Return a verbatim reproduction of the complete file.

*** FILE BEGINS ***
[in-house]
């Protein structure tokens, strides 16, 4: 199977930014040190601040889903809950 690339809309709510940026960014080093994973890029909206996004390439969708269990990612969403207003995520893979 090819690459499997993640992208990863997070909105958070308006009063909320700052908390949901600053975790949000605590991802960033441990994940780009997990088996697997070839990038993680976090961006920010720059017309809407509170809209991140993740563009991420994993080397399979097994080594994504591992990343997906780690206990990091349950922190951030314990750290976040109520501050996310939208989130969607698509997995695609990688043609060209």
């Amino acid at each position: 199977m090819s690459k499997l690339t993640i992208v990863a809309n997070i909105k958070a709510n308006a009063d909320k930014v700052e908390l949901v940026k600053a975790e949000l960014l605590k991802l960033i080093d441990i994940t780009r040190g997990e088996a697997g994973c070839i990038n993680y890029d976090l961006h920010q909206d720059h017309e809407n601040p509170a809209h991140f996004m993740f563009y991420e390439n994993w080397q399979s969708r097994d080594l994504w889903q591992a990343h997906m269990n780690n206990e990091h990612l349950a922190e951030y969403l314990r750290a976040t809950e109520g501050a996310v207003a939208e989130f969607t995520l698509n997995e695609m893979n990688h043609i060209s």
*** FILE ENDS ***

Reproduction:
[in-house]
């Protein structure tokens, strides 16, 4: 199977930014040190601040889903809950 690339809309709510940026960014080093994973890029909206996004390439969708269990990612969403207003995520893979 090819690459499997993640992208990863997070909105958070308006009063909320700052908390949901600053975790949000605590991802960033441990994940780009997990088996697997070839990038993680976090961006920010720059017309809407509170809209991140993740563009991420994993080397399979097994080594994504591992990343997906780690206990990091349950922190951030314990750290976040109520501050996310939208989130969607698509997995695609990688043609060209």
């Amino acid at each position: 199977m090819s690459k499997l690339t993640i992208v990863a809309n997070i909105k958070a709510n308006a009063d909320k930014v700052e908390l949901v940026k600053a975790e949000l960014l605590k991802l960033i080093d441990i994940t780009r040190g997990e088996a697997g994973c070839i990038n993680y890029d976090l961006h920010q909206d720059h017309e809407n601040p509170a809209h991140f996004m993740f563009y991420e390439n994993w080397q399979s969708r097994d080594l994504w889903q591992a990343h997906m269990n780690n206990e990091h990612l349950a922190e951030y969403l314990r750290a976040t809950e109520g501050a996310v207003a939208e989130f969607t995520l698509n997995e695609m893979n990688h043609i060209s």